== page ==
The publication of a draft withdrawal agreement today will confirm once again the central role which Ireland has assumed in the debate about Brexit.
To some extent, this looks likes opportunism. Theresa May's commitment to the DUP, that there will be no border between Northern Ireland and Great Britain, has become a transmission mechanism, making the Irish question a proxy for the future of the UK as a whole.
There is also something deeper at work, however. Attitudes to the European Union and to the Good Friday Agreement are themselves rooted in wider ideas about sovereignty and national identity.
In the case of the strand of conservatism now driving Brexit, I would argue that some perspective on those ideas can be gleaned by looking back at the tradition of High Toryism associated with the name of Lord Salisbury, who became Prime Minister three times at the end of the Nineteenth Century. His premierships were characterised by political quietism underpinned by economic hegemony. A policy of 'masterly inactivity' in Europe that David Davis would be proud of, was combined with a privately driven imperialism still commemorated by the bust of Cecil Rhodes in Liam Fox's office.
Salisbury was closest, however, to the landed interest which then dominated the House of Lords, and as such a natural opponent of Irish Home Rule. His opposition to the Liberals and to the Irish Parliamentary Party on this question, arguably helped to pave the way for the rise of the Labour Party and Sinn Féin, as well as Irish independence.
This High Tory tradition survived into the era of the peace process. As Leader of the Lords in the 1990s, the 7th Marquess of Salisbury, (then Lord Cranborne) was a key pro-unionist voice in John Major's cabinet.
Major's autobiography credits Cranborne with steadying nerves on the Tory backbenches after the leak of the Anglo-Irish Framework Document in early 1995 to Matthew D'Ancona of The Times, a strong critic of Major's approach. This was, conversely, a reflection of Cranborne's closeness to those behind the leak.
This was widely attributed to Friends of the Union, a Tory ginger group set up to oppose the Anglo-Irish Agreement of 1985. The Mail on Sunday reported at the time:
Last night it was becoming clear that a caucus of fervent Loyalists under the umbrella of a Unionist study group is closely associated with the leaker. It is made up of PR man David Burnside, D'Ancona himself; Dean Godson, a Daily Telegraph staff reporter; Paul Goodman, Northern Ireland correspondent on the Sunday Telegraph; Noel Malcolm, a historian and Daily Telegraph political columnist; Andrew McHallam, executive director of the Institute for European Defence and Strategic Studies; Charles Moore, editor of the Sunday Telegraph; Simon Pearce, a Conservative election candidate; company director Justin Shaw and historian Andrew Roberts. One of the group said last night: 'We didn't want the position when the framework document was published of being out in the cold as we were over the Anglo-Irish Agreement in 1985. There was a coming together of minds over what should be done.'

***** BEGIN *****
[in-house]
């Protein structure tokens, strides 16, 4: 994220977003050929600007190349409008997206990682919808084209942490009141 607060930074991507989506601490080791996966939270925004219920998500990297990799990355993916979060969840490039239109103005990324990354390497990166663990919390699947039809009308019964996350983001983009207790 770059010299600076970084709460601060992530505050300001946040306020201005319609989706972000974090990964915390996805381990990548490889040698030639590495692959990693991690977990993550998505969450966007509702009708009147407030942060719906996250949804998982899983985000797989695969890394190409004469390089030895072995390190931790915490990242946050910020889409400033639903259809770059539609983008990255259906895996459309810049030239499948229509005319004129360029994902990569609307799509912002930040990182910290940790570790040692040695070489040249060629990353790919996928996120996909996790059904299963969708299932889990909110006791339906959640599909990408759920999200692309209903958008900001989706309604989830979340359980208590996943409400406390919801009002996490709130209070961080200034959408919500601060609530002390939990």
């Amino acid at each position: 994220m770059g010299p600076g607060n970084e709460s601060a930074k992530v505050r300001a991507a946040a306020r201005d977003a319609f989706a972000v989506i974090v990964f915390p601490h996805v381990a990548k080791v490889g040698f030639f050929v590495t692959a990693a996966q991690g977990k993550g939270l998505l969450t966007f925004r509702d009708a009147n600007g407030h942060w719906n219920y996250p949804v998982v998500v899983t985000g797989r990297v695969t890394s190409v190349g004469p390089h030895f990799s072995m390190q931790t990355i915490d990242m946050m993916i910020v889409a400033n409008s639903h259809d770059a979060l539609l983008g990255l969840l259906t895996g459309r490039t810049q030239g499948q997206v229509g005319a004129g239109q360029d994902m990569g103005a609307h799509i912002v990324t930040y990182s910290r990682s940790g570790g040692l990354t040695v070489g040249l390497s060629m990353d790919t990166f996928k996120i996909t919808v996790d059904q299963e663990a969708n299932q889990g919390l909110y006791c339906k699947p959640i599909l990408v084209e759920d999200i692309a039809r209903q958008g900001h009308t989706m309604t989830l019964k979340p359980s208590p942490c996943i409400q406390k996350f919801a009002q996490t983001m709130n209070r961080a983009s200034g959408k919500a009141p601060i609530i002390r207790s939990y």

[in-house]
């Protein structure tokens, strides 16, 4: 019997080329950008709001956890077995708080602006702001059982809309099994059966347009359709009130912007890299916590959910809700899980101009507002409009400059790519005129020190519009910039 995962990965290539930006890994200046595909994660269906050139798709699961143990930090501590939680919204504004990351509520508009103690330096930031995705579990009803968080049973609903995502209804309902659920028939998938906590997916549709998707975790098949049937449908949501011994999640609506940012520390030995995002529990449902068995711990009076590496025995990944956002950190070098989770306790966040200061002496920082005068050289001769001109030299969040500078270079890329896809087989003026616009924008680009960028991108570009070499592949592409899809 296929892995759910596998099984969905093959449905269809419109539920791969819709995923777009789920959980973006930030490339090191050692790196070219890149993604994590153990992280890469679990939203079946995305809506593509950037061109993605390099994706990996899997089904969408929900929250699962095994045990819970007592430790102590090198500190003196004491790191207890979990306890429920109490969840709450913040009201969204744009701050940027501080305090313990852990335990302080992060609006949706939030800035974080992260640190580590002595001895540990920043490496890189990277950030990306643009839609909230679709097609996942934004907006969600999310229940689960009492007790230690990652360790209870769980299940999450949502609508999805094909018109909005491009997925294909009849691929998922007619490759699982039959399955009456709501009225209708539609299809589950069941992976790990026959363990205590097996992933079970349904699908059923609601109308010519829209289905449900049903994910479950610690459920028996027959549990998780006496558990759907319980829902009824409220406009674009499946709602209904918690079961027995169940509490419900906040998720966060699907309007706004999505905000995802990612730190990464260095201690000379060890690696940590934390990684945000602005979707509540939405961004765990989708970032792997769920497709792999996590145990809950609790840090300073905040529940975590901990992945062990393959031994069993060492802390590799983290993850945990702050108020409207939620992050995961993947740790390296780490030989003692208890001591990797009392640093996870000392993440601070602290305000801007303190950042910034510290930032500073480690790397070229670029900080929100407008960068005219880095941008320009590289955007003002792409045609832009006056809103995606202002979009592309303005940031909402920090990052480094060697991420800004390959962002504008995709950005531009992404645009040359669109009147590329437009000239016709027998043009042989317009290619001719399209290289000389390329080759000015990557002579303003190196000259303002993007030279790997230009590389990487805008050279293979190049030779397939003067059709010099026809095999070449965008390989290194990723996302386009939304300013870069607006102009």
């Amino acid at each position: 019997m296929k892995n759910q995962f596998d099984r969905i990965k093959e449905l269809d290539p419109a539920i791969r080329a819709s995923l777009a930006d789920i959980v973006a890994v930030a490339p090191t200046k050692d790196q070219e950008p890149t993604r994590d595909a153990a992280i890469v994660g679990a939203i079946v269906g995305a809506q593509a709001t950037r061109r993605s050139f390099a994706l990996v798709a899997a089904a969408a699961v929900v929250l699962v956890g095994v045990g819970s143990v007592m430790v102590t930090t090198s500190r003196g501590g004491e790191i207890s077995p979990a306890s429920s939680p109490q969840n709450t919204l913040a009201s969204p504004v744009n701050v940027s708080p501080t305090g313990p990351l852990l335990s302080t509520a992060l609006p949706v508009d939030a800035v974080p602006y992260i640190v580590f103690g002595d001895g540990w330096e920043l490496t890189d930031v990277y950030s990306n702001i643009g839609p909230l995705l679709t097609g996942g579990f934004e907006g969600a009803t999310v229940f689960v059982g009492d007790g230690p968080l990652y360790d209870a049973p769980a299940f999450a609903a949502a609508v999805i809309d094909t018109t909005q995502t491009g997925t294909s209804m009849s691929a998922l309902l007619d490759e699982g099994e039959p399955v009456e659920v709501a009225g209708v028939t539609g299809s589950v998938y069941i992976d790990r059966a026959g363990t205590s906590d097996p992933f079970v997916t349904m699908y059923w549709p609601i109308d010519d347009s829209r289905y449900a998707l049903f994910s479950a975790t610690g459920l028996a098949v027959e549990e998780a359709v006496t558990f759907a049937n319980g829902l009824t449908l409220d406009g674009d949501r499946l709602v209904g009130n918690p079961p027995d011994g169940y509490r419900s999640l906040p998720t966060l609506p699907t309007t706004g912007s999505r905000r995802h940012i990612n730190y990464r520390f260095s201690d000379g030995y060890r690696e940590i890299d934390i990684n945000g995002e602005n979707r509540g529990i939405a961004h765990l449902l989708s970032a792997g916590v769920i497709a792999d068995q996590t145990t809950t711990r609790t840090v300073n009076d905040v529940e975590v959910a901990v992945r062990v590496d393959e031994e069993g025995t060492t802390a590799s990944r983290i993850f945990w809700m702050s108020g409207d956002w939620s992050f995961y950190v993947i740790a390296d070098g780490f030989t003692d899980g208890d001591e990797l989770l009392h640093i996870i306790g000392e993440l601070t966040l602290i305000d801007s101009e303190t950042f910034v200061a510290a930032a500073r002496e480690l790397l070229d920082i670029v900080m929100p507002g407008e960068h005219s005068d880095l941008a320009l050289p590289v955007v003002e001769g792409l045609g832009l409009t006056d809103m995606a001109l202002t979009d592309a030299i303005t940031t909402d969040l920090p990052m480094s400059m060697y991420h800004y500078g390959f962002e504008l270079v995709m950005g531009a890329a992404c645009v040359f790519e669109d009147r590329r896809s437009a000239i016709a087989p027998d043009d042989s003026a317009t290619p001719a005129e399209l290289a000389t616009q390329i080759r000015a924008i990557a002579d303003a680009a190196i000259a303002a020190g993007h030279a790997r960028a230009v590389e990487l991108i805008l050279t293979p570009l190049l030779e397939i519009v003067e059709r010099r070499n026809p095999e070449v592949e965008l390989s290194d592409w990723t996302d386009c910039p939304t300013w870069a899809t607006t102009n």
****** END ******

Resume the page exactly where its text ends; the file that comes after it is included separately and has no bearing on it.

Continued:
Dean Godson's biography of David Trimble adds more details. The leaked draft was obtained by Burnside, who told Unionist leader James Molyneaux to raise it with Cranborne, as the key unionist supporter in the cabinet, and arranged for it to be passed to D'Ancona.
Major took the view that the leak had 'very deliberately torpedoed' any chance that the Framework Document could get a fair hearing from the unionist public. The weakness of his parliamentary position in the face of such opposition was one reason why the Good Friday Agreement had to wait for a Labour Government.
In the years after 1998, Dean Godson emerged as a key critic of the agreement, helping to inaugurate a neoconservative strand of opposition which I have examined elsewhere. Michael Gove's early anti-agreement pamphlet, The Price of Peace, also belongs to this genre. Gove was also the founding chair of the think-tank Policy Exchange, which is now, under Godson's leadership, the driving force in the campaign for Ireland to follow the UK out of the European Union.
As the Conservatives moved towards power in 2010, High Tory unionism re-emerged. In January that year, the ancestral home of the Earls of Salisbury, Hatfield House, was the venue for talks on unionist unity between Shadow Northern Ireland Secretary Owen Paterson, the DUP and the Ulster Unionists.
The hope was that joint unionist candidates in Northern Ireland would provide a solid bloc to support a minority Conservative Government at Westminster. Had it borne fruit, the strategy would have had a polarising effect on elections in Northern Ireland. As it was, it sat uneasily within any notion of bipartisan support for the peace process. The prospect of a Conservative government cannot have discouraged the DUP from taking a hard line in the talks over the devolution of justice, which collapsed in the same month as the Hatfield House talks.
In the event, the reckoning was postponed by the emergence of a Conservative-led government dependent not on unionists, but on Liberal Democrats. It was nevertheless notable that the coalition treated the Northern Ireland Office as a Conservative fiefdom, matching the Lib Dem dominated Scotland Office.
With the slim Tory majority of 2015, the Orange card came back into play. With the minority government of 2017, it became decisive. In between, the Brexit referendum gave the initiative to the Tory right.
Even before Brexit, High Tory unionism represented a threat to the Good Friday Agreement. That is now only one dimension of an alliance that risks turning the clock back to Salisbury's Britain, an era of rentier torpor at home and adventure capitalism abroad.